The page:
Archived article

Please note that tax, investment, pension and ISA rules can change and the information and any views contained in this article may now be inaccurate.

Parts of the fashion retail sector has gone from winner to loser, but names like Next and Inditex are still doing well
Thursday 07 Oct 2021 Author: Tom Sieber

If online retailers were among the big winners of 2020, many have endured considerable bad luck in 2021 with share prices slumping across parts of the fast fashion sector.

Boohoo (BOO:AIM) and ASOS (ASC:AIM) have been seen their share prices fall by nearly 40% year to date.

Zara-owner Inditex and Next (NXT) have bucked the trend with double-digit share price gains. Quiz (QUIZ:AIM) has jumped by more than 100% year-to-date but that is from a low base, with its share price having previously been destroyed by endless profit warnings.

Fast fashion is among the many sectors encountering severe supply chain and cost issues, with online players facing the prospect of losing some of the market share that they secured last year when restrictions prevented physical shops from opening.

Recent first-half results from Boohoo were a  case in point. Second quarter sales growth had slowed to 9% versus 32% in the previous quarter, substantially below analyst forecasts.

The company’s net cash positioned halved and profit margin guidance was lowered slightly as it pointed to UK customers returning more items, greater competition from the reopening of physical stores, consumer uncertainty and supply chain disruption which impacted its international deliveries.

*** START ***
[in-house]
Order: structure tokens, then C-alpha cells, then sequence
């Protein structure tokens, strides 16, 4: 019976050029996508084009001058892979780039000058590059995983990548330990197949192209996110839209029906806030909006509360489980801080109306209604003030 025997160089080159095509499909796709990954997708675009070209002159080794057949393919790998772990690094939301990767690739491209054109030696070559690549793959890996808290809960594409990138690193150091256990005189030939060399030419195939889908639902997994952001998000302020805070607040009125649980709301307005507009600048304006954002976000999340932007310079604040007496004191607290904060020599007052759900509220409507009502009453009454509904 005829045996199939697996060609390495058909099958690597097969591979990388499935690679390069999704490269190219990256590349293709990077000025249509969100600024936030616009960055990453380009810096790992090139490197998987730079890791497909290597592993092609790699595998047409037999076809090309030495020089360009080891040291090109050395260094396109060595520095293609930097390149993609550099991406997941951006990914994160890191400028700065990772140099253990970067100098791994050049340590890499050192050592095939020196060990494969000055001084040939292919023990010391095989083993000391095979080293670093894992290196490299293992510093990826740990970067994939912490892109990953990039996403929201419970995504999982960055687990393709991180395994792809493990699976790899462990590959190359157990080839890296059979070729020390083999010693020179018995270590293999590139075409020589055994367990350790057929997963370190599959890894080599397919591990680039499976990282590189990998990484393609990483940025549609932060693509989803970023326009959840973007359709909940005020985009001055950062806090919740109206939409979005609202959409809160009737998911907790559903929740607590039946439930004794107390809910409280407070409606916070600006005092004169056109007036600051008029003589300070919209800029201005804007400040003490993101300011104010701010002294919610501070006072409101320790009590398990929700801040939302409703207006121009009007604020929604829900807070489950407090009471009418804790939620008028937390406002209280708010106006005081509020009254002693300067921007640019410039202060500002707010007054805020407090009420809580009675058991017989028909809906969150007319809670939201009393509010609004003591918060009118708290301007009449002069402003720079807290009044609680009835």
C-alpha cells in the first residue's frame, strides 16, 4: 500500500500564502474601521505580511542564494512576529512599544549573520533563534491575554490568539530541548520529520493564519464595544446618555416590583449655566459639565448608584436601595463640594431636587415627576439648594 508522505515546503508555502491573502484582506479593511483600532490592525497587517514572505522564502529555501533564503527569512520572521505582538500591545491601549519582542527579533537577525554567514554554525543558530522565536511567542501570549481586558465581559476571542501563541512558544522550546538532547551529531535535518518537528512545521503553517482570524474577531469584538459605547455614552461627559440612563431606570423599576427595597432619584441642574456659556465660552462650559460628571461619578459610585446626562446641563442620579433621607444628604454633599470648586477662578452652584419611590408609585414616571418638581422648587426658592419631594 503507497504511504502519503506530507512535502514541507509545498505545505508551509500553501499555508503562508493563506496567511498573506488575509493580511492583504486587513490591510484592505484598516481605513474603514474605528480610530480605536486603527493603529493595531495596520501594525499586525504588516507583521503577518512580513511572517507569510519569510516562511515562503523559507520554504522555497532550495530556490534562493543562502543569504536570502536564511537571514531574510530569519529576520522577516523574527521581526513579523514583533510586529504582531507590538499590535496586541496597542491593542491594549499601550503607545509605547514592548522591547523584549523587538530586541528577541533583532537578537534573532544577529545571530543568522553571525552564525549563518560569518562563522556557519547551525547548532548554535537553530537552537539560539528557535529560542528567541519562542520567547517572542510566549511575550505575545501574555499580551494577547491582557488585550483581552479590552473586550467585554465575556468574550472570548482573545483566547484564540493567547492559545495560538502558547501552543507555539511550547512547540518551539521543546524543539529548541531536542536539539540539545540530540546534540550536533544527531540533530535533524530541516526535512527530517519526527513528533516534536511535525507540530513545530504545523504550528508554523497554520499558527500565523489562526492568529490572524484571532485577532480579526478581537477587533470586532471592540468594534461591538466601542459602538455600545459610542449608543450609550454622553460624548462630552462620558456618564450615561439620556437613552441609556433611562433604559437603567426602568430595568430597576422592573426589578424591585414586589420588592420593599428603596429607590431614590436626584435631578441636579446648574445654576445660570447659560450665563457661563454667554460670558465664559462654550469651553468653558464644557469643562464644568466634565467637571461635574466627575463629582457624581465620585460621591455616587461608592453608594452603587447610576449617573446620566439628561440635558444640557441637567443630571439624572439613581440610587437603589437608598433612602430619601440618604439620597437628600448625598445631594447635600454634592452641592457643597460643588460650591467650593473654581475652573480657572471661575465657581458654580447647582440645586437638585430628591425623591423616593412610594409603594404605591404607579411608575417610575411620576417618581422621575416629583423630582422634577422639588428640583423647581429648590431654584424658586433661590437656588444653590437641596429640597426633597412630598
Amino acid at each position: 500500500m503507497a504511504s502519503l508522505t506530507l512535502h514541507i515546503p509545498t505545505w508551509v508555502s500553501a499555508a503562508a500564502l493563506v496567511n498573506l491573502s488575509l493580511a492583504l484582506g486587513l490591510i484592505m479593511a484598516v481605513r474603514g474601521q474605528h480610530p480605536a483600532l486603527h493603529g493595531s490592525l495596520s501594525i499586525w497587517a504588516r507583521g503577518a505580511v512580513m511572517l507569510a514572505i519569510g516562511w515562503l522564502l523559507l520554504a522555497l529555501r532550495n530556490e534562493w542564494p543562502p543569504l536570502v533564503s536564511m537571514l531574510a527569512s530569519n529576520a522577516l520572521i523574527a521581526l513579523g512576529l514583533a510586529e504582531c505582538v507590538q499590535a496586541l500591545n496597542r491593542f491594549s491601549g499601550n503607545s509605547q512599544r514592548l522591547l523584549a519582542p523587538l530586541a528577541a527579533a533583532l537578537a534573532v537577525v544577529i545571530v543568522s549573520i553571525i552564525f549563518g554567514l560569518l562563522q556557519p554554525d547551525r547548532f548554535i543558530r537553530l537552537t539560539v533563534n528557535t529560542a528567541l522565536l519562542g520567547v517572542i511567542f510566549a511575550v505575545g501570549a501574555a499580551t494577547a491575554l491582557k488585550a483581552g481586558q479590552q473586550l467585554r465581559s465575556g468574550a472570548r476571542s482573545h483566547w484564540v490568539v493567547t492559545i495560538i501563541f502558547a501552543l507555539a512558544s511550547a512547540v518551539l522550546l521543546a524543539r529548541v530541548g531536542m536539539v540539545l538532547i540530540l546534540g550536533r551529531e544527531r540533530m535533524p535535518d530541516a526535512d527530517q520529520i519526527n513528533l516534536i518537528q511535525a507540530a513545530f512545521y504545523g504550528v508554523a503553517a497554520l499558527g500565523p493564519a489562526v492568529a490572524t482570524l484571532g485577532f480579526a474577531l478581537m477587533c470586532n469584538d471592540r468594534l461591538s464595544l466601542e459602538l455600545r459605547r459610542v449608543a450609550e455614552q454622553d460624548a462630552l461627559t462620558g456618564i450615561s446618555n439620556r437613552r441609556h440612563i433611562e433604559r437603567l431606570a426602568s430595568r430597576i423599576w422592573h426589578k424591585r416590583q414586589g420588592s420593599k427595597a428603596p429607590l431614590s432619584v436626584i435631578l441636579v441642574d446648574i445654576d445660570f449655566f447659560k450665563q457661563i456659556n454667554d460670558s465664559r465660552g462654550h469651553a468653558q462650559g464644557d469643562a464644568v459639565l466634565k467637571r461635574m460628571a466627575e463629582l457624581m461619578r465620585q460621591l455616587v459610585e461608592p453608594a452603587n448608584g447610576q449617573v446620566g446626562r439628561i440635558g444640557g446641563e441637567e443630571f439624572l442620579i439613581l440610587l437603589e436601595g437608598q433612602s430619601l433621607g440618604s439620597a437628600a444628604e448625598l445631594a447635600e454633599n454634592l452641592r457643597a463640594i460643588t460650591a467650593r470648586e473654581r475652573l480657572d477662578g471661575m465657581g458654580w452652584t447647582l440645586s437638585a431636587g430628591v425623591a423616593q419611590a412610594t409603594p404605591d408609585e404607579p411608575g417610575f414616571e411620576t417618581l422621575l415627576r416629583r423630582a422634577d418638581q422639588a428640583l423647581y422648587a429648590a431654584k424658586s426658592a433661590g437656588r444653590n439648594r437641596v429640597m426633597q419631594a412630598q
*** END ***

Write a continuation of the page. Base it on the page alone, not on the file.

Numis suggested that Boohoo may not have gone far enough with downgrades to guidance, raising ‘the prospect of further negative surprises’.

Analyst Simon Bowler added: ‘Boohoo is simultaneously on-boarding multiple brands, entering new categories, new business models, new geographical footprints and new pools of sourcing. This heightens execution risk, but also means the simplicity of the equity story has been lost.’

The challenge with international deliveries is one impacting the whole fast fashion space, with much of its supply coming on cargo containers from Asia, for which there is more limited availability and higher cost.

Warehouse rents are also going up, and greater returns of ‘wear once and send back’ party dresses is hurting profitability.

ASOS is set to announce its full year results on 14 October alongside a capital markets day where investment bank Berenberg believes investors will be most keen to hear the company’s plans to reaccelerate growth in the US.

H&M saw sales beat pre-pandemic levels and expectations in the June to August quarter, but incurred supply disruptions.

Inditex’s latest update benefited from a recovery in consumer demand. Its integrated approach to stock across its website and physical stores may have helped limit supply chain disruption.

Next recently said its trading was holding up well. The retailer suggested that might be down to its website offering wide choice, so it is easy for a customer to find alternatives if their desired product is unavailable.

‹ Previous2021-10-07Next ›